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Linear landscape elements as ecological corridors for plant species under a changing climate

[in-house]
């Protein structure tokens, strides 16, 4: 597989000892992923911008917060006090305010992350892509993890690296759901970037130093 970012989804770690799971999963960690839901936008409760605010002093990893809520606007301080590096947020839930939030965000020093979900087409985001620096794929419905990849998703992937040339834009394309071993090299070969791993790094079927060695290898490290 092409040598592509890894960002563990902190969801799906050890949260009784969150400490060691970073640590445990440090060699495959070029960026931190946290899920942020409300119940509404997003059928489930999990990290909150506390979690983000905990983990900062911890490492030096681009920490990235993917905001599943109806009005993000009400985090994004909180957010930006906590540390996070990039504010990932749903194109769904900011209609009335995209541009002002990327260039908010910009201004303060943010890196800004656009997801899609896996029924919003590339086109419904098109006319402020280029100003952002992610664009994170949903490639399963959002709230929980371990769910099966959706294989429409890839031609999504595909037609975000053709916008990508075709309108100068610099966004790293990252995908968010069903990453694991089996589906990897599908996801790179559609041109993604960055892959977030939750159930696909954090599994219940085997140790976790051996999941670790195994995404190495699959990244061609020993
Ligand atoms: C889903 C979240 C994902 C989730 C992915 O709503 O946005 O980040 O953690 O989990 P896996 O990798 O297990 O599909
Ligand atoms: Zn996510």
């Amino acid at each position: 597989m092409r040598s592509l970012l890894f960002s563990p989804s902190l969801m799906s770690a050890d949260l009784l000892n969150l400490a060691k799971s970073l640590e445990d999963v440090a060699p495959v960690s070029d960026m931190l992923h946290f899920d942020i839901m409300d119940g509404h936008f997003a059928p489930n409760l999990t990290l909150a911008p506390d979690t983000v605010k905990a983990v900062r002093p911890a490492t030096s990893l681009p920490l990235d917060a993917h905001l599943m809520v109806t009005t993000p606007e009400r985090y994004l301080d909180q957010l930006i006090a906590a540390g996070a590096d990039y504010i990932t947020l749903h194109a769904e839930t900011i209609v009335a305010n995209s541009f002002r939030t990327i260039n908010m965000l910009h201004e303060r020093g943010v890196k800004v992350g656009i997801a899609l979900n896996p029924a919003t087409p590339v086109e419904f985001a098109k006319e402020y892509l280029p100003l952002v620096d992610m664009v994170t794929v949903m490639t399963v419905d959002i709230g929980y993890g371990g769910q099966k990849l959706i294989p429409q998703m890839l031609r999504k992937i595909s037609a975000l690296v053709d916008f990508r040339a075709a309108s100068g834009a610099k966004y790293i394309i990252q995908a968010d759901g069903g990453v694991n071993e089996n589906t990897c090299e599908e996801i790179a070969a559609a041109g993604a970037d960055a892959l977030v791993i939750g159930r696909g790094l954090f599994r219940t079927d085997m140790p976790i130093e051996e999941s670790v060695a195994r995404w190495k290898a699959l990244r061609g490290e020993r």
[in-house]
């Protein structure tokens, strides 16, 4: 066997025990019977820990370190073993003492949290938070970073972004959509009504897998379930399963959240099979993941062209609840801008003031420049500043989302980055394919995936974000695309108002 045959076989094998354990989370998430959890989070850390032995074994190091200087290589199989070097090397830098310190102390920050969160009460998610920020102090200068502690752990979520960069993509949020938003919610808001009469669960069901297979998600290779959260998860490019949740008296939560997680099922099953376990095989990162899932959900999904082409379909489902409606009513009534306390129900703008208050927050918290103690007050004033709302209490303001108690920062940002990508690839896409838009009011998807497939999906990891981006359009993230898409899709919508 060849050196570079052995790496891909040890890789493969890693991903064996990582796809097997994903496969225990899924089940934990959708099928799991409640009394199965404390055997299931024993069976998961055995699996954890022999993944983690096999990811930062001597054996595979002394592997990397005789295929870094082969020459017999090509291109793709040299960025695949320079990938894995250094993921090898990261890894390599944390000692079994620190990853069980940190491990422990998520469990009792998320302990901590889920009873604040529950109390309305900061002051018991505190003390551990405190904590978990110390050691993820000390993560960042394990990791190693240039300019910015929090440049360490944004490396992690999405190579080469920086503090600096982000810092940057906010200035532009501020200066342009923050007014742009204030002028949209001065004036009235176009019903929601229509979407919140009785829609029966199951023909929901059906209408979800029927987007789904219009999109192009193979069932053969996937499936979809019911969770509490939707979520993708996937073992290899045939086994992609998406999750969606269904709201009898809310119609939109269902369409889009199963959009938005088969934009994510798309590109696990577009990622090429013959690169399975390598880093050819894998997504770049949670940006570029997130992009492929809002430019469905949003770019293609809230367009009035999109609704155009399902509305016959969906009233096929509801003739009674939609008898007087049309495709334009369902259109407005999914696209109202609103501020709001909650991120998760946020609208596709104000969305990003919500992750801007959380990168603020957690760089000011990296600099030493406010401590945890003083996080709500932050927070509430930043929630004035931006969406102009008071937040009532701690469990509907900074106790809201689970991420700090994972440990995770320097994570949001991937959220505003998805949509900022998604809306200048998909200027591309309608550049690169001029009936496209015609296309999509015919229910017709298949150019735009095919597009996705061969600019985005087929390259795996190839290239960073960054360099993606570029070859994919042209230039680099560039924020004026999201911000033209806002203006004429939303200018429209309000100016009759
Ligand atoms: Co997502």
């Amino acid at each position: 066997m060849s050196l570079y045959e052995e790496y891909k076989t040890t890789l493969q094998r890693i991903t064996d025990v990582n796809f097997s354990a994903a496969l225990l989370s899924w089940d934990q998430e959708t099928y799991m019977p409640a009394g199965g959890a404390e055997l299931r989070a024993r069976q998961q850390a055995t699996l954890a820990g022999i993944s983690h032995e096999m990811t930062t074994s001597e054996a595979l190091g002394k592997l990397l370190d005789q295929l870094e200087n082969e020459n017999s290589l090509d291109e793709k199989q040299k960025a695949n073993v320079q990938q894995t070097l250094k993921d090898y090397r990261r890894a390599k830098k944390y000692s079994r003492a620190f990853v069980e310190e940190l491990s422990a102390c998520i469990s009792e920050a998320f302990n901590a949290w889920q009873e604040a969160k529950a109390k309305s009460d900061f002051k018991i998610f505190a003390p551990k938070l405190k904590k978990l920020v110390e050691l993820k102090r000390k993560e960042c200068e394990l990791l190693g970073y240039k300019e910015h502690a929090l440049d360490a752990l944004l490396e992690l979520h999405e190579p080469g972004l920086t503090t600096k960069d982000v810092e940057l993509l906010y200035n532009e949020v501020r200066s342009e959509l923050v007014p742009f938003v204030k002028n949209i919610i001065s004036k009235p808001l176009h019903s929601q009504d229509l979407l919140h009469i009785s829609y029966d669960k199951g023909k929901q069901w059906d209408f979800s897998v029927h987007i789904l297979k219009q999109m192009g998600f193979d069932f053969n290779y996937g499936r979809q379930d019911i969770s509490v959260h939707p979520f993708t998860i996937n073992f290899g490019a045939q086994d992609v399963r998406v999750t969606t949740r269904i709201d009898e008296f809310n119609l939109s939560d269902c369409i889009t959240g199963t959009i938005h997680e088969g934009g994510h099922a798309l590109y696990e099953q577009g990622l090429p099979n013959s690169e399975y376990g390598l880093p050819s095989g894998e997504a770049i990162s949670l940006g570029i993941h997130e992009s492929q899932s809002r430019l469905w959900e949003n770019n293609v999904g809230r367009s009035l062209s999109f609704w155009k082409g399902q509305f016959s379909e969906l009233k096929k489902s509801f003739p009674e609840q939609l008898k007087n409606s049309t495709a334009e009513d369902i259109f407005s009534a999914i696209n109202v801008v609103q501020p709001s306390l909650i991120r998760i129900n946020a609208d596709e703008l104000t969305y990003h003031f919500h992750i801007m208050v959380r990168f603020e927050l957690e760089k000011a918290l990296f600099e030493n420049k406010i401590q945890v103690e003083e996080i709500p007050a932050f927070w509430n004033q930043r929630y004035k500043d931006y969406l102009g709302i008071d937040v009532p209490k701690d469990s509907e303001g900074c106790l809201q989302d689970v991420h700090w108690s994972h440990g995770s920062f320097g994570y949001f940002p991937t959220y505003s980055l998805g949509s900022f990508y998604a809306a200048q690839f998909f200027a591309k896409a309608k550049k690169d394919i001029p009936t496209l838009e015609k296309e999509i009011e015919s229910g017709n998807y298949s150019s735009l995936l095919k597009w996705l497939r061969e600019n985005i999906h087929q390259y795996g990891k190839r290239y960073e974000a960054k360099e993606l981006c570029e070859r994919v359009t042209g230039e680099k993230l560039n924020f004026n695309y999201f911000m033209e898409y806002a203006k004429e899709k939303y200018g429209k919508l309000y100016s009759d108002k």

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Linear landscape elements such as hedgerows and road verges can connect isolated fragments of natural and semi-natural habitats, thereby facilitating the movements of species across fragmented landscapes. This could be particularly important as the need for species to move is predicted to increase substantially with climate change. However, so far, we know little about the efficiency of these linear structures to act as habitats or movement corridors for plant species with limited dispersal capacity and specific habitat requirements. Moreover, we do not know whether linear landscape elements will continue to deliver this function under a changing climate. In this research, we show that hedgerows and road verges across Europe can support diverse plant communities, including also species that are usually associated with large and stable habitats such as oldgrowth forests and species-rich, semi-natural grasslands. Furthermore, these linear structures may also serve as a dispersal route for some, but certainly not all, plant species. Factors such as time and spatiotemporal connectivity played an important role here (i.e. ancient corridors with long-term connection to a source population in a larger habitat patch are generally more effective), but also other habitat-specific features including soil properties, microclimate and management. We conclude that hedgerows and road verges may contribute to species persistence and increase functional connectivity in fragmented agricultural landscapes. Further research is needed to elucidate how climate change will alter plant community dynamics in linear elements and influence their future efficiency as ecological corridors. Finally, we emphasize the importance to integrate efficient strategies for preservation, creation and management of linear landscape elements in policies and management plans, both at national (e.g. agri-environment schemes) and international level (e.g. European Common Agricultural Policy).
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